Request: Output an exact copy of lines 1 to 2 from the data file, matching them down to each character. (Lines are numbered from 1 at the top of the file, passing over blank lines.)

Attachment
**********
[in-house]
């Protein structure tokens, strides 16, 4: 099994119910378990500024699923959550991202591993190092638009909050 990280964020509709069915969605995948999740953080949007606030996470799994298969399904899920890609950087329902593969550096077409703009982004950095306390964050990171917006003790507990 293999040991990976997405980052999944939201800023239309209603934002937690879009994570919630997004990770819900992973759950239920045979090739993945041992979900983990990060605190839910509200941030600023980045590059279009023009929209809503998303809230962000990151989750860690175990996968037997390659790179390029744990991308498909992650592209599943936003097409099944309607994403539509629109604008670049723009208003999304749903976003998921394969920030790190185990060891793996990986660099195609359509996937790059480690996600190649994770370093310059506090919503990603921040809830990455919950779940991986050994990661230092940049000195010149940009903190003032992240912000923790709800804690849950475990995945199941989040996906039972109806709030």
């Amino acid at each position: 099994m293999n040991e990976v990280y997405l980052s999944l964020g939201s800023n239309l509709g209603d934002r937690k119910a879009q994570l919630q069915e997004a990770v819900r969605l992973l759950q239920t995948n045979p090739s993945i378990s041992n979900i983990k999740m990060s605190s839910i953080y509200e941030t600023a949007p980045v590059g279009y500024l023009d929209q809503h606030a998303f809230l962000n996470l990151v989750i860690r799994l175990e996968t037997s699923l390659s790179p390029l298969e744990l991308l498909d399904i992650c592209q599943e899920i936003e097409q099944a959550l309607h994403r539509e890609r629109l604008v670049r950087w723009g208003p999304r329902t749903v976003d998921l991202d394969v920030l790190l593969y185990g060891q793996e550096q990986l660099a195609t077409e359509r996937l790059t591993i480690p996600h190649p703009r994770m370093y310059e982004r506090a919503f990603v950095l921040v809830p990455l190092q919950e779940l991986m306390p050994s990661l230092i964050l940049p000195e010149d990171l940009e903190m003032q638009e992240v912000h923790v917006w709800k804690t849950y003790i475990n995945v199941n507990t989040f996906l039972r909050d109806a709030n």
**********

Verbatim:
[in-house]
């Protein structure tokens, strides 16, 4: 099994119910378990500024699923959550991202591993190092638009909050 990280964020509709069915969605995948999740953080949007606030996470799994298969399904899920890609950087329902593969550096077409703009982004950095306390964050990171917006003790507990 293999040991990976997405980052999944939201800023239309209603934002937690879009994570919630997004990770819900992973759950239920045979090739993945041992979900983990990060605190839910509200941030600023980045590059279009023009929209809503998303809230962000990151989750860690175990996968037997390659790179390029744990991308498909992650592209599943936003097409099944309607994403539509629109604008670049723009208003999304749903976003998921394969920030790190185990060891793996990986660099195609359509996937790059480690996600190649994770370093310059506090919503990603921040809830990455919950779940991986050994990661230092940049000195010149940009903190003032992240912000923790709800804690849950475990995945199941989040996906039972109806709030």